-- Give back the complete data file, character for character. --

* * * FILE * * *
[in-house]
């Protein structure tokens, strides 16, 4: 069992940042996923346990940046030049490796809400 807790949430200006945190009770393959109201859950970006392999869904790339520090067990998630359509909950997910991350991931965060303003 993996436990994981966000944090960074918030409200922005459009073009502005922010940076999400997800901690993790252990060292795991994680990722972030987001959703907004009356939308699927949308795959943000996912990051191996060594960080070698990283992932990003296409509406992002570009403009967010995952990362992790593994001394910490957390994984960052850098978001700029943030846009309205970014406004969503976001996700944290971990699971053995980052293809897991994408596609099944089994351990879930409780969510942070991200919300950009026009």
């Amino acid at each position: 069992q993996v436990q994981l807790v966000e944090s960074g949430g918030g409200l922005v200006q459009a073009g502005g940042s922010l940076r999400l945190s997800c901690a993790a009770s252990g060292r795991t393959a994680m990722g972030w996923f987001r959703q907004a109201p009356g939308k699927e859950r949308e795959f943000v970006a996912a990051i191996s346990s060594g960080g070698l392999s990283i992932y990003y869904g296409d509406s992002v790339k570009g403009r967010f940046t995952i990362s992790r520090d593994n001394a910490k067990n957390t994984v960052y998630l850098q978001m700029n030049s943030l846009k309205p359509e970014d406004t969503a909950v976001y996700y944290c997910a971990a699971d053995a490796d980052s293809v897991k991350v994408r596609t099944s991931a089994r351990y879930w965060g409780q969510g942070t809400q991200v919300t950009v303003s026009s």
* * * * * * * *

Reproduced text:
[in-house]
């Protein structure tokens, strides 16, 4: 069992940042996923346990940046030049490796809400 807790949430200006945190009770393959109201859950970006392999869904790339520090067990998630359509909950997910991350991931965060303003 993996436990994981966000944090960074918030409200922005459009073009502005922010940076999400997800901690993790252990060292795991994680990722972030987001959703907004009356939308699927949308795959943000996912990051191996060594960080070698990283992932990003296409509406992002570009403009967010995952990362992790593994001394910490957390994984960052850098978001700029943030846009309205970014406004969503976001996700944290971990699971053995980052293809897991994408596609099944089994351990879930409780969510942070991200919300950009026009």
């Amino acid at each position: 069992q993996v436990q994981l807790v966000e944090s960074g949430g918030g409200l922005v200006q459009a073009g502005g940042s922010l940076r999400l945190s997800c901690a993790a009770s252990g060292r795991t393959a994680m990722g972030w996923f987001r959703q907004a109201p009356g939308k699927e859950r949308e795959f943000v970006a996912a990051i191996s346990s060594g960080g070698l392999s990283i992932y990003y869904g296409d509406s992002v790339k570009g403009r967010f940046t995952i990362s992790r520090d593994n001394a910490k067990n957390t994984v960052y998630l850098q978001m700029n030049s943030l846009k309205p359509e970014d406004t969503a909950v976001y996700y944290c997910a971990a699971d053995a490796d980052s293809v897991k991350v994408r596609t099944s991931a089994r351990y879930w965060g409780q969510g942070t809400q991200v919300t950009v303003s026009s």